Tour de France 2020

Deceuninck-Quick-Step rallies after Tour de France yellow jersey penalty

Team staffers resigned to loss and vow that 'The Wolfpack' will bite back.

There were two Deceuninck-Quick-Step-branded leader’s jerseys ready to go after Wednesday’s Tour de France stage into Privas. One of them was not worn as long as the team would have liked.

At the close of the Tour’s fifth stage Wednesday, the Belgian team had already begun celebrating a day that had seen them both successfully defend Julian Alaphilippe‘s yellow jersey, and place Sam Bennett into the green jersey at the top of the points classification.

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And then came the shock news that Alaphilippe had been handed a 20-second time penalty for a late feed, and with it, would be handing his maillot jaune over to Adam Yates.

“Julian didn’t deserve to lose the jersey like that, but the rules are the same for everyone,” team boss Patrick Lefevere told Le Parisien last night. “It’s incredible. On arrival, we had two jerseys: yellow for Julian and green for Sam Bennett. And suddenly, we only have one.”

Lefevere was resigned to the fact that the rules are the rules,  and that they broke them. However, for a team as experienced and established as Deceuninck-Quick-Step, such a lapse in focus is a tough blow.

“Of course, in cycling, you may lose your jersey in a fall, a puncture, from bad shape or if there’s someone stronger than yourself,” Lefevere said. “But to lose the jersey for such stupidity … And besides, the one who committed this stupidity is from us.”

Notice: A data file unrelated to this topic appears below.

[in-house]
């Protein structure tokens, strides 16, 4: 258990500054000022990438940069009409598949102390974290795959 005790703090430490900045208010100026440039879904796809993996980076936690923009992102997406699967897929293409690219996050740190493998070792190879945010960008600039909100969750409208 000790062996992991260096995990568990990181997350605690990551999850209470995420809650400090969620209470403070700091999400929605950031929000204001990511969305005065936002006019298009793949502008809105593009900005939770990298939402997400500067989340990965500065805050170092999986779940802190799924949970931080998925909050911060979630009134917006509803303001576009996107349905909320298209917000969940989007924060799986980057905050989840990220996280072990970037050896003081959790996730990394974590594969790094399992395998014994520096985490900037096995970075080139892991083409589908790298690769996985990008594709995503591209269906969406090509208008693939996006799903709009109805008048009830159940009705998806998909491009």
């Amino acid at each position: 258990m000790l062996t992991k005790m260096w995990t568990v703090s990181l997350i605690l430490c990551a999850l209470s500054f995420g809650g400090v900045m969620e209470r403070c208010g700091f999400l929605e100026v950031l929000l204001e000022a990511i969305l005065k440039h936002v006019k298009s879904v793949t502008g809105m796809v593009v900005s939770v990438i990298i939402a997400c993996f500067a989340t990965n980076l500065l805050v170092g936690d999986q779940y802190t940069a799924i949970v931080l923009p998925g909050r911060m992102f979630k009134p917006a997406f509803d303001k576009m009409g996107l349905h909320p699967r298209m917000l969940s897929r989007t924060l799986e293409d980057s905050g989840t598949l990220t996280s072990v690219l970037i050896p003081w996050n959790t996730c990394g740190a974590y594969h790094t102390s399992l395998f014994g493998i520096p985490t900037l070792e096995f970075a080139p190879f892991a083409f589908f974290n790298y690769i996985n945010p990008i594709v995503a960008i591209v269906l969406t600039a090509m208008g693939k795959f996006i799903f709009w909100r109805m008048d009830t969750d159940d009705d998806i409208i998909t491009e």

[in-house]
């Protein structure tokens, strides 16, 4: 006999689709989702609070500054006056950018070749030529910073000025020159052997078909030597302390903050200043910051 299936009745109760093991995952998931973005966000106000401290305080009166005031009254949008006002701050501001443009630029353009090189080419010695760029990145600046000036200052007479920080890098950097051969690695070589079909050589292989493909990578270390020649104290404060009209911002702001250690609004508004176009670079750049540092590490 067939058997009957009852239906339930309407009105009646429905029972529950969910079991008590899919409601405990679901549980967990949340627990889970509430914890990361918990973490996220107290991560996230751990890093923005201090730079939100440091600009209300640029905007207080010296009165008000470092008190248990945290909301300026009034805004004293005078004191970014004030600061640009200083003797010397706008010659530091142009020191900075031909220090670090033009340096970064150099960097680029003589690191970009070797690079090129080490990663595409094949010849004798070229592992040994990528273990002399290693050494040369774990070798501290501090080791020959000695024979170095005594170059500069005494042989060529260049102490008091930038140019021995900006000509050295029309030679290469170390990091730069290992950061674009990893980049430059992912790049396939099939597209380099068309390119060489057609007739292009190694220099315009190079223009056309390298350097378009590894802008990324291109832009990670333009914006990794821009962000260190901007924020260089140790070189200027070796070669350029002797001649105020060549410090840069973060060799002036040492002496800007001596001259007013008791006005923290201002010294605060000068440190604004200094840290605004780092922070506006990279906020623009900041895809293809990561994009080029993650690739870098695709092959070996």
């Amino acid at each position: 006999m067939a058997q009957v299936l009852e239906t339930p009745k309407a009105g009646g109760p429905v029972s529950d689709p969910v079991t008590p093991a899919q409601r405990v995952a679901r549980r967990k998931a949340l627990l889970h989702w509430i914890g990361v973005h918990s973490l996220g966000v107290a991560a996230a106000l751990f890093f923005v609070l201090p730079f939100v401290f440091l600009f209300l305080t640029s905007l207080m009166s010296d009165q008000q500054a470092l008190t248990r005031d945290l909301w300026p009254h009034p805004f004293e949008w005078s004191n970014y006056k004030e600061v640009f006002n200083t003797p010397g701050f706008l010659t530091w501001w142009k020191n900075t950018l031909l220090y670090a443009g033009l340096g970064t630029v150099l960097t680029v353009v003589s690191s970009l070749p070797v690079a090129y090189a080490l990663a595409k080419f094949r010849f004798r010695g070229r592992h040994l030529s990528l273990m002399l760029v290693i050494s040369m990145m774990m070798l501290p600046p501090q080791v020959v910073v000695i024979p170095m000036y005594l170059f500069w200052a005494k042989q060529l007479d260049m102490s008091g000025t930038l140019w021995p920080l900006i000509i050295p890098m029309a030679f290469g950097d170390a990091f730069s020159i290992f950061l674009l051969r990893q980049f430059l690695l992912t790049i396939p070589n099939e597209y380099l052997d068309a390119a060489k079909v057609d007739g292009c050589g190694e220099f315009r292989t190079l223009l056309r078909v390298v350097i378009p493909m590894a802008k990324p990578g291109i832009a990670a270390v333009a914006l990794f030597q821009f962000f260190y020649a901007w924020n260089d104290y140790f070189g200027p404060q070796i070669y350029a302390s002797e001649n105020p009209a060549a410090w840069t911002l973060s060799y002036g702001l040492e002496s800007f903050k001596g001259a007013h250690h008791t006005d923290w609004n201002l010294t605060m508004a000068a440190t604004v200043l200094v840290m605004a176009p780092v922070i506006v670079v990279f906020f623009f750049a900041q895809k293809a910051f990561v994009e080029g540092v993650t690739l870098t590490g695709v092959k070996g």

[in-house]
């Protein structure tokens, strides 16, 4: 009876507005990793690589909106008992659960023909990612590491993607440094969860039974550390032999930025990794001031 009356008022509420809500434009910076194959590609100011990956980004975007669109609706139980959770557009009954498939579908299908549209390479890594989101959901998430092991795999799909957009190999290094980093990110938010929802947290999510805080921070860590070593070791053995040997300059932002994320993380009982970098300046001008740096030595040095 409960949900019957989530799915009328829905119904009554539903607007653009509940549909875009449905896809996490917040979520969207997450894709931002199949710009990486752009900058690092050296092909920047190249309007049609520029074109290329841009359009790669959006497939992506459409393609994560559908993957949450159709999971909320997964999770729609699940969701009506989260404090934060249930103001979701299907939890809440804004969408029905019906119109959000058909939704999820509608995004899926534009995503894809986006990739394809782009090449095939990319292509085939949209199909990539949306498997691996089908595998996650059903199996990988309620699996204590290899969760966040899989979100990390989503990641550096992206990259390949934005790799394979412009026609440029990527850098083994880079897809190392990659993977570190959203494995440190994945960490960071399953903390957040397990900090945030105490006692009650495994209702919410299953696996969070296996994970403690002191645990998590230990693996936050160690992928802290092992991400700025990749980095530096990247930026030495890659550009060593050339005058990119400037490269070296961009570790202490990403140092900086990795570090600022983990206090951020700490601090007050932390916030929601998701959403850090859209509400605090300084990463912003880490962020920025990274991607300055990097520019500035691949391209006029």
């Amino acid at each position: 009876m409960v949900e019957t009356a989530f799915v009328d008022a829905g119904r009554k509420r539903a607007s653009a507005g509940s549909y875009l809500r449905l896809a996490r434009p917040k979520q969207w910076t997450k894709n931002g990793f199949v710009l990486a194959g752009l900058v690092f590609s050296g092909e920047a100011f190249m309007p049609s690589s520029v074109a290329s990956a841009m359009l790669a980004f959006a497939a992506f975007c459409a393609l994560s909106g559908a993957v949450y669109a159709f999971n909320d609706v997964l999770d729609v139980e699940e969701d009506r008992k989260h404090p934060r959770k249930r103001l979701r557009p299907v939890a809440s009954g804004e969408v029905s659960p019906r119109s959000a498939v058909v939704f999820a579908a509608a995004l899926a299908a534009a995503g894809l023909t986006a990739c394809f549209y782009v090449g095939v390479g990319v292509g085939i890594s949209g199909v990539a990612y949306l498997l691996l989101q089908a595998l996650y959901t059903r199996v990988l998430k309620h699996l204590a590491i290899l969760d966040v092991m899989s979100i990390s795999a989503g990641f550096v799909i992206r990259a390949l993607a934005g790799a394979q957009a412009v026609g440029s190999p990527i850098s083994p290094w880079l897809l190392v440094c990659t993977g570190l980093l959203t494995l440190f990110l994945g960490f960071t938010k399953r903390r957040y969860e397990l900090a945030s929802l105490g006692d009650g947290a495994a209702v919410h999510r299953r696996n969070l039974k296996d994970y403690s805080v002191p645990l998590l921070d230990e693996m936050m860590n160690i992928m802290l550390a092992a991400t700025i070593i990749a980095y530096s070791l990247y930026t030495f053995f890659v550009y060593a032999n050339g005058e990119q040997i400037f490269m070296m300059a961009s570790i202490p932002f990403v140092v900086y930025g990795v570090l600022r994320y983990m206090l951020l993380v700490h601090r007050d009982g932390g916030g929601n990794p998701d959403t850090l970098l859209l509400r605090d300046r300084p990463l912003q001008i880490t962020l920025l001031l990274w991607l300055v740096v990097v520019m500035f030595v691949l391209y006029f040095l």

With the pace rocketing up in the final hour of racing as teams elbowed in anticipation of a bunch sprint and the roads becoming increasingly cluttered with road furniture and roundabouts, sports director Tom Steels explained that Deceuninck-Quick-Step’s options for a hand-up were limited.

“We know about the 20-kilometer rule,” Steels said on social media. “It was quite dangerous at 70kph, then there was a flat part to get in position for the climb. It was the only spot we could still give a bottle.

“It’s a special Tour, everybody has to be careful with the bottles and we have to stay out of the way of the public. So there were some circumstances as to why we missed the 20-kilometer mark by two kilometers. We made a mistake, and there’s nothing we can do about it.”

With Alaphilippe now 16-seconds off the GC lead, the Frenchman may not see the yellow jersey again, freeing him to return to his swashbuckling, swaggering best when sniping for stages.

“We are ‘The Wolfpack,’ so we hope to get back in this Tour and fight again for stage wins,” Steels promised.

“For Julian, for France, for the organization – Julian’s one of the most popular riders that there are, to take the yellow away from him on this matter, sporting-wise, it’s very difficult to cope with.

“If you lose it because you’re not good enough it’s no problem, but this way it’s hard, but there’s nothing we can do about it. There’s still two and a half weeks of the Tour. We will get back in a good way and try to win a stage again.”

Expect ‘The Wolfpack” to come out snarling in the stages to come. The summit finish atop Mont Aigoual Thursday could give Alaphilippe an early opportunity to bite back.